When considering to buy a Jackson’s Chameleon there are a number of multi-media resources to match your preferred learning style.
This is what you want in a Jackson's Chameleon!
This female Jackson’s Chameleon is showing the strength, alertness, and vigor you are looking for in a healthy chameleon. She is full of confidence and would make an excellent choice.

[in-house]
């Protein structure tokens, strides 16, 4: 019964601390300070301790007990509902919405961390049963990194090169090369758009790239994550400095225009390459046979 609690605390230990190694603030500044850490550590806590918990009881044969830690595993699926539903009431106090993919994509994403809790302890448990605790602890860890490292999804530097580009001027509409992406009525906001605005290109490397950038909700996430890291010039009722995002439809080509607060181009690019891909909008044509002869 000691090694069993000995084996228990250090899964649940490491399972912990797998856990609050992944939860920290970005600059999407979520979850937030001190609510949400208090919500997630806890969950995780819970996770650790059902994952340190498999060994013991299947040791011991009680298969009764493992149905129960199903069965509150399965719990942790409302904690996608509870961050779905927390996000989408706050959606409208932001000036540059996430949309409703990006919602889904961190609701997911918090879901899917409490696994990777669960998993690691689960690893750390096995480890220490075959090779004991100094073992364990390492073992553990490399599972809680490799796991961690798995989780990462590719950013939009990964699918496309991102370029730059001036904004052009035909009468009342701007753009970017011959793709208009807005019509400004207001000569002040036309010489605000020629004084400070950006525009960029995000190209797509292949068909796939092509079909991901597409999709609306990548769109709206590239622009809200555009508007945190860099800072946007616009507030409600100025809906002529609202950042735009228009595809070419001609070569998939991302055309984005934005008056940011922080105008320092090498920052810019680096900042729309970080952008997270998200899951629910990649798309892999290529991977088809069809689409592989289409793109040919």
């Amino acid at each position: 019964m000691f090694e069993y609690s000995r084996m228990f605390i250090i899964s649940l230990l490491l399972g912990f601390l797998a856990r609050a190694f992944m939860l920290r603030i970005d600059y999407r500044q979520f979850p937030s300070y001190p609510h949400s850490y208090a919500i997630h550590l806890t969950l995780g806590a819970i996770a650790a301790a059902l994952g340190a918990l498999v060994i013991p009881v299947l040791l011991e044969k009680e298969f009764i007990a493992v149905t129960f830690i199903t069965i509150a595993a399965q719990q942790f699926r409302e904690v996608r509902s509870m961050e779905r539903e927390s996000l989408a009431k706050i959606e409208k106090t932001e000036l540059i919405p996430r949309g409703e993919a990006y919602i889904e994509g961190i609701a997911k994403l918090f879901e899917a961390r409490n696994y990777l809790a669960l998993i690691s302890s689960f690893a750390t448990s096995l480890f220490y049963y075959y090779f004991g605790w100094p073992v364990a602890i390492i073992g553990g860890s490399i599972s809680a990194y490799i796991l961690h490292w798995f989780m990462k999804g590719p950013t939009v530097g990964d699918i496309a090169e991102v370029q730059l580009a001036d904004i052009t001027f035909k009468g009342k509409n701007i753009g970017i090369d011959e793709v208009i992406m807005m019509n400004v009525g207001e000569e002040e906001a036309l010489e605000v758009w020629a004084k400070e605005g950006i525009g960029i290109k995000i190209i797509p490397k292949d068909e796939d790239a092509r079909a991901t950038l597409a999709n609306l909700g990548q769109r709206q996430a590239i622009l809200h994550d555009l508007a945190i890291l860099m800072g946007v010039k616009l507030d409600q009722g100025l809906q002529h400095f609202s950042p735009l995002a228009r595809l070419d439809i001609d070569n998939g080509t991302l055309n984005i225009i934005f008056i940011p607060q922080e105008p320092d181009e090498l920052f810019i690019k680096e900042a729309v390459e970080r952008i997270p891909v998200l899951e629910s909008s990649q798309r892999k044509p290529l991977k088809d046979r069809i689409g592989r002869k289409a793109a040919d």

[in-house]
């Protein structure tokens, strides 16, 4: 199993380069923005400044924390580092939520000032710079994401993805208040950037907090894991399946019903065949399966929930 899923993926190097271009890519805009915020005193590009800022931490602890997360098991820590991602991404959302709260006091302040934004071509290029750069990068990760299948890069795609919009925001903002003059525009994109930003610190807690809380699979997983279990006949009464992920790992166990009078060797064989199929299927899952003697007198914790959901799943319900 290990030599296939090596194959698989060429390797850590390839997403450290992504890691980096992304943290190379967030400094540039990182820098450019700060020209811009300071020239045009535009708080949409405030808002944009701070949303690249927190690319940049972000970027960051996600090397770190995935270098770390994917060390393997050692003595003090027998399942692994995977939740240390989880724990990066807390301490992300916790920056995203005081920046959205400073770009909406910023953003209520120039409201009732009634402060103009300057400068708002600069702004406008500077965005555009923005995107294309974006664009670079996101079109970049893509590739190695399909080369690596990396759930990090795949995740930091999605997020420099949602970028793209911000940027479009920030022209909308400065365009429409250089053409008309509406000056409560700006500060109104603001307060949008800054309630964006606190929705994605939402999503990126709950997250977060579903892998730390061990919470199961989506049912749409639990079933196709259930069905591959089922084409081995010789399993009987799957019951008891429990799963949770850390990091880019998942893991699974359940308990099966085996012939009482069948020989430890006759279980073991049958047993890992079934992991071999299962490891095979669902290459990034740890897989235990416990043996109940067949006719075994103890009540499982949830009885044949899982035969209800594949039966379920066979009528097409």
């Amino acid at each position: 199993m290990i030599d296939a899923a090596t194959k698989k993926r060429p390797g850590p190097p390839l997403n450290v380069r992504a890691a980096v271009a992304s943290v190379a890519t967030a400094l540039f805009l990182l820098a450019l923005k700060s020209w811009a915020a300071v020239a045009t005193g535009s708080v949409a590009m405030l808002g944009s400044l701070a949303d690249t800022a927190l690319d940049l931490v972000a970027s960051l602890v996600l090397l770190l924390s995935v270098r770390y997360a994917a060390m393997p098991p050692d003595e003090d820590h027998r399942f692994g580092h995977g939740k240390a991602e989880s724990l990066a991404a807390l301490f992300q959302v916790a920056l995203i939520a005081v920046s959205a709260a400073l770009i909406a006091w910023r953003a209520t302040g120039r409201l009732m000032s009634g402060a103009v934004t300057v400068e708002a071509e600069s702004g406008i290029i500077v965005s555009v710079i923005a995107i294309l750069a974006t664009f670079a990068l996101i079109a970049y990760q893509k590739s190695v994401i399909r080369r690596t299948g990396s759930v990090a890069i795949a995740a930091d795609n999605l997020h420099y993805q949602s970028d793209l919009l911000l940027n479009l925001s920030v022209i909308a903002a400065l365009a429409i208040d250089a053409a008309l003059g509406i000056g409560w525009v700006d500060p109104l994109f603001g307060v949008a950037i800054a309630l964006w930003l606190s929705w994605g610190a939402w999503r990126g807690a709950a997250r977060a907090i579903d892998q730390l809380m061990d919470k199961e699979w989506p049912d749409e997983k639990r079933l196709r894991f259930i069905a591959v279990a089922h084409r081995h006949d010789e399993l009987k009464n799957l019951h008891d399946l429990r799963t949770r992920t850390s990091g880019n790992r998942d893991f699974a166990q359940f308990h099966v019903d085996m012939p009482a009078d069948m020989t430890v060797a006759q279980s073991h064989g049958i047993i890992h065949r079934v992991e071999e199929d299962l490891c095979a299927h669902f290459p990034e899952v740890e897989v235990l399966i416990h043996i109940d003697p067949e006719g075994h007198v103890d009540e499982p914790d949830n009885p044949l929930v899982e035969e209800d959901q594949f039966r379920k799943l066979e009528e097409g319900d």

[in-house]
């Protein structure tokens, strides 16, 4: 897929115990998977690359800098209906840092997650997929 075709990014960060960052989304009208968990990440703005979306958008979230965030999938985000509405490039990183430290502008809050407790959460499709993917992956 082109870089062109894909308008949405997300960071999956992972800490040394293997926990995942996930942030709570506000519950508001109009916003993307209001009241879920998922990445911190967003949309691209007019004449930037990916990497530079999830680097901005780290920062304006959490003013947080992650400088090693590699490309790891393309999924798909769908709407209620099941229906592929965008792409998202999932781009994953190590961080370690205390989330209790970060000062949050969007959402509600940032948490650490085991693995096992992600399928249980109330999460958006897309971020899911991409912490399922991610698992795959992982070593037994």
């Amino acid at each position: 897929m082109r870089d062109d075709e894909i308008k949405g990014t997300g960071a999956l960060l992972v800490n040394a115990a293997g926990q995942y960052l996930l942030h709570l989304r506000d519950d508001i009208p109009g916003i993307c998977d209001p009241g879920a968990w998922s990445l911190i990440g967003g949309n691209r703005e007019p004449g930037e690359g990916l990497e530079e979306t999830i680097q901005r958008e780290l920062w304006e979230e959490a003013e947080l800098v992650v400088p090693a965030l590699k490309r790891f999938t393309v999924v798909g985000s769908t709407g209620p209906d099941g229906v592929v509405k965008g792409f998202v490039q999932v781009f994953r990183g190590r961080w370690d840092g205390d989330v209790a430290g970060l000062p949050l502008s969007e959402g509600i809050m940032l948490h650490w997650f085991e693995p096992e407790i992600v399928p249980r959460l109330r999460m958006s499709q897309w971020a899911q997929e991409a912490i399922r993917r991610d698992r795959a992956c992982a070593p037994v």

This is a young male Jackson’s Chameleon. Notice how he is able to hold his body up and climb easily? He shows no sign of MBD or nutritional issues. His eyes are bright and alert. He is skittish, as youngsters tend to be, and does not like to stay still! This juvenile is about four months old and his green color is starting to come in.
Finding a Jackson's Chameleon